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  5. "Det ved jeg ikke."

"Det ved jeg ikke."

Translation:I do not know.

August 27, 2014



Most common danish sentence in history


Can I say something like "Jeg ved ikke det"? or does this verb just work like this?


"Jeg ved det ikke," yes. It changes the emphasis a bit, I think.


What do you mean by it changes the emphasis ? In what context would you use each one ?


One means "I don't know" and the other "I don't know about this"


So how would "Jeg ved ikke om det" be translated?


Why so you need the det? Is jeg ved ikke not acceptable?


I think it is because of what it is said on this section: the verb to know must be always "directed", that is, you must always indicate what is that thing you know.


What is with the order?


So how will you say "It does not know me"? What sentence order should I follow?


In the case you suggest, "know" is more referred to acquaintance, no? If so, the correct way to say is: det kender mig ikke.

Because ved is for knowledge, more or less, not for being acquainted to people.


Shouldn't you be able to replace "ved" with "kender" in this sentence then?


I'm going to take the liberty of translating from this. For the verb "kende" (know) we have the noun "kendskab" (familiarity). For the verb "ved" we have the noun "viden" (knowledge). Normally "viden" is perceived as a deeper insight than "kendskab", which can perhaps be more superficial. In practice "ved" often takes an object that is a complete sentence, while "kende" often takes an object, which is a pronoun or a noun.

"Jeg kender hans adresse" (I know his address) /// "Jeg ved hvor han bor" (I know where he lives)

"Jeg kender ham godt" (I know who he is) /// "Jeg ved hvordan han er" (I know how he is - in this case we're not talking about well-being, but what kind of person he is)

"Kender du dansk kultur?" (Do you know Danish culture?) /// "Ved du noget om dansk kultur?" (Do you know anything about Danish culture?)

Hope that helps!


Would you please be my tutor? :)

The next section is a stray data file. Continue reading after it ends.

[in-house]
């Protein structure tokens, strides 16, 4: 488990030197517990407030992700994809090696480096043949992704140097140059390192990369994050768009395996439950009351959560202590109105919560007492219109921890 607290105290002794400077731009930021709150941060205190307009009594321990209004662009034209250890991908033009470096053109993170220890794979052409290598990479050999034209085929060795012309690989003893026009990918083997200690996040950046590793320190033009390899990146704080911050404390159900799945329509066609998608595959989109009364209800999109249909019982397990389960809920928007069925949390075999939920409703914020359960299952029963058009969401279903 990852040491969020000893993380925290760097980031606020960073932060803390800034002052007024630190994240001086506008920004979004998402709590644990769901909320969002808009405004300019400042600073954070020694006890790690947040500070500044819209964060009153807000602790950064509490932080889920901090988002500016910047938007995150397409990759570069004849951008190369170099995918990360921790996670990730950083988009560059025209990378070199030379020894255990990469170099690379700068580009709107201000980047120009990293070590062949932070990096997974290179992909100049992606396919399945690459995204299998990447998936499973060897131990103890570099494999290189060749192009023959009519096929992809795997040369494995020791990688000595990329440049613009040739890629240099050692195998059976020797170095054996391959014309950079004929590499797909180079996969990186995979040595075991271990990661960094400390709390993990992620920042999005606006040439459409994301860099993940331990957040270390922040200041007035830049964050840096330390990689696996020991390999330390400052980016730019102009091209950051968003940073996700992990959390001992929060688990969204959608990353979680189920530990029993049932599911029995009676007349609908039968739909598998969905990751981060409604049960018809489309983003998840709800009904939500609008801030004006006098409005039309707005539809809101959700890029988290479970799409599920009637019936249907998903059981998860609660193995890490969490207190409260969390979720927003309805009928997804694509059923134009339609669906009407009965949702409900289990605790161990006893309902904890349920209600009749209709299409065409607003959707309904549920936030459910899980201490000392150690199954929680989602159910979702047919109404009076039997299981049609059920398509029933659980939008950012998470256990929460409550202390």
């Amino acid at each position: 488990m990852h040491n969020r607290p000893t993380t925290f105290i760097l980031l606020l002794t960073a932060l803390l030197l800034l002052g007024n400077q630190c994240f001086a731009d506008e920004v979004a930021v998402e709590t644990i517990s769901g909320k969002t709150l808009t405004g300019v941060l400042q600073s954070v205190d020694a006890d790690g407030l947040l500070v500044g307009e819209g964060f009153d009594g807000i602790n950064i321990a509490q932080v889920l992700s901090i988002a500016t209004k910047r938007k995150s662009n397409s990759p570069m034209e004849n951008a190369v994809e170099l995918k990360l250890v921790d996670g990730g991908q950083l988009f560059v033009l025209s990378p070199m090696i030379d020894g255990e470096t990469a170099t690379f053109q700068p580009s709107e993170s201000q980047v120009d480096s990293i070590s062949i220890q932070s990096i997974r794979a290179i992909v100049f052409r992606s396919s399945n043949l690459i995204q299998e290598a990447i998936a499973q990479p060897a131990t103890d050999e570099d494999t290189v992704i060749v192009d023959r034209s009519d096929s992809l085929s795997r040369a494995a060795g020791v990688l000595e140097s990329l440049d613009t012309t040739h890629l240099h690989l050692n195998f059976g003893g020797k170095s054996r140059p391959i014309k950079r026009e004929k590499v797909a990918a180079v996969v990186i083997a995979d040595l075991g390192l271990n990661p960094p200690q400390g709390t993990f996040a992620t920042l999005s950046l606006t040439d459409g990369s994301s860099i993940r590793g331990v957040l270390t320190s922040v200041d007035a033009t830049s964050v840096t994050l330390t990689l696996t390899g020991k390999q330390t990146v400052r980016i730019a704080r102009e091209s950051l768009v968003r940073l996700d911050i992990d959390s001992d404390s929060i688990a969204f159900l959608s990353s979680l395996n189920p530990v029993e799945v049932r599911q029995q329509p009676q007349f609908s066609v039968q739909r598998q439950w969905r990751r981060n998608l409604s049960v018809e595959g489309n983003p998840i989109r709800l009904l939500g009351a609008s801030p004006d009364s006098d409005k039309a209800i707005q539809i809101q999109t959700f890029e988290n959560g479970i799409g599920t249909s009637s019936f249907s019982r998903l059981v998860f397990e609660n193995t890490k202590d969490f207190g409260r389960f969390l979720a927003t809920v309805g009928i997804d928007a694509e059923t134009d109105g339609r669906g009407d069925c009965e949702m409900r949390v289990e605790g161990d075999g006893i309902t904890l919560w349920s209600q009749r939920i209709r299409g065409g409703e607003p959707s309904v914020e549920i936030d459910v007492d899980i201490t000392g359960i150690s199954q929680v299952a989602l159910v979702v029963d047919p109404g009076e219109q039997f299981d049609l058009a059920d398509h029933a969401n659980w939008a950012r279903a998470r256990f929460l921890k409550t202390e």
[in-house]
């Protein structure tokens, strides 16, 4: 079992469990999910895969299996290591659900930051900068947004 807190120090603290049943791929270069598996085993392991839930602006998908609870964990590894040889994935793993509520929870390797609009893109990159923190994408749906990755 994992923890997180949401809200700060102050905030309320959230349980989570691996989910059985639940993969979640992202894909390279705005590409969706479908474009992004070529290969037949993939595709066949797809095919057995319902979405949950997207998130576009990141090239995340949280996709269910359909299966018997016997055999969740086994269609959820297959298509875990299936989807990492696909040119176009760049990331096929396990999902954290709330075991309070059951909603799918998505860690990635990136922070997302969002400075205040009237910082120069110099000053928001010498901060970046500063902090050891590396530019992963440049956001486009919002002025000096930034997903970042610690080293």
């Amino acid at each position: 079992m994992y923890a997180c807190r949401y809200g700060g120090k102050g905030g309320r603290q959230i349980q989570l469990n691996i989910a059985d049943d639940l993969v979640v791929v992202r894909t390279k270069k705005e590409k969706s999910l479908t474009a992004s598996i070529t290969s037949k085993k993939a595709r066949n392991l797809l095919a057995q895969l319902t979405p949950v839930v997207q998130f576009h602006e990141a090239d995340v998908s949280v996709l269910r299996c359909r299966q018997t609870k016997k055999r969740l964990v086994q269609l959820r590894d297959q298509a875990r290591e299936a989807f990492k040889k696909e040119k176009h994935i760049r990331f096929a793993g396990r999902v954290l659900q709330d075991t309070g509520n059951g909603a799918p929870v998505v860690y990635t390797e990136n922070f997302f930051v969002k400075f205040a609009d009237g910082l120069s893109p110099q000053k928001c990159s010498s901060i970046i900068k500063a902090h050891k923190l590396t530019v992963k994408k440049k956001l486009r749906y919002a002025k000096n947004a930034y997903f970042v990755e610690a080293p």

In portuguese we have "conhecer" (at kende) and "saber" (at ved).


As in Spanish and many different languages. I think English is one of the few that do not find a difference between "conocer" and "saber".


Depends on what you want to say. Basically: Ved = to have the knowledge of, to know about something Kender = to be acquainted, to know somebody


If you say 'it does not know me' - det ved mig ikke.


I am confused. Why can't we say 'Jeg ved ikke det' instead of 'Det ved jeg ikke'? It is not a question, so the noun must be at the beginning of the sentence, I guess.


It is equally accepted to say "Det ved jeg ikke" and "jeg ved det ikke" Don't ask me why. Maybe once there was a distinction between the meanings but today they are about the same.


Anyone else heard "Det vil jeg ikke"?


I realize this is question is old, but I'll answer it anyway. Yep, I heard an "l"--- but of course it's a soft "d". Missed it b/c of that.


One of the trickier ones I would say... It's valid to say something like "Jeg ved ikke OM det er..." which means "I don't know IF it is..."


The best translation I can think of that keeps the order is "This knowledge I (have) not" kinda like talking like Yoda. Also, I read that knowledge is viden, ved is a verb, but I couldn't think of something better and its working well for me


Why does ved not end with -er


The sentance "i dont know" is the most common thing people say when they try this app.


Again, a very important sentence in any language, which should have been taught in the introductory lesson (same with "I love you").


I hear only 3 syllables. It sounds like "diddle egg."


'I know not' is another way to translate it,surely?


Very awkward translation. I know not. Might be said in fun.


"It know I not". That is a weird word order. I'm use to something like "I know not it". Hm.


I dont know -Jeg ved ikke . Will it be an incomplete sentence ? Can i omit the "det" and be gramatically correct ?


No, the verb "at vide" needs an object, so that would be an incomplete sentence.


"Ved" is pronounced "vil"? (Rhymes with "til" in this lesson.)


Why is "ved" pronounced "vil"? (In turtle mode.) Is there a rule for pronunciation?


The "new" fast pronunciation is so run together that the "jeg" is utterly lost. It sounds like "De vil æg" - closer to deviled egg than Det ved jeg ikke.


Why "det ved jeg ikke" instead of "Jeg ved ikke"?


Because "to know" is transitive: Danish requires you to know/not know SOMETHING. You're actually saying "I don't know that/it." (Literally, "That know I not.")

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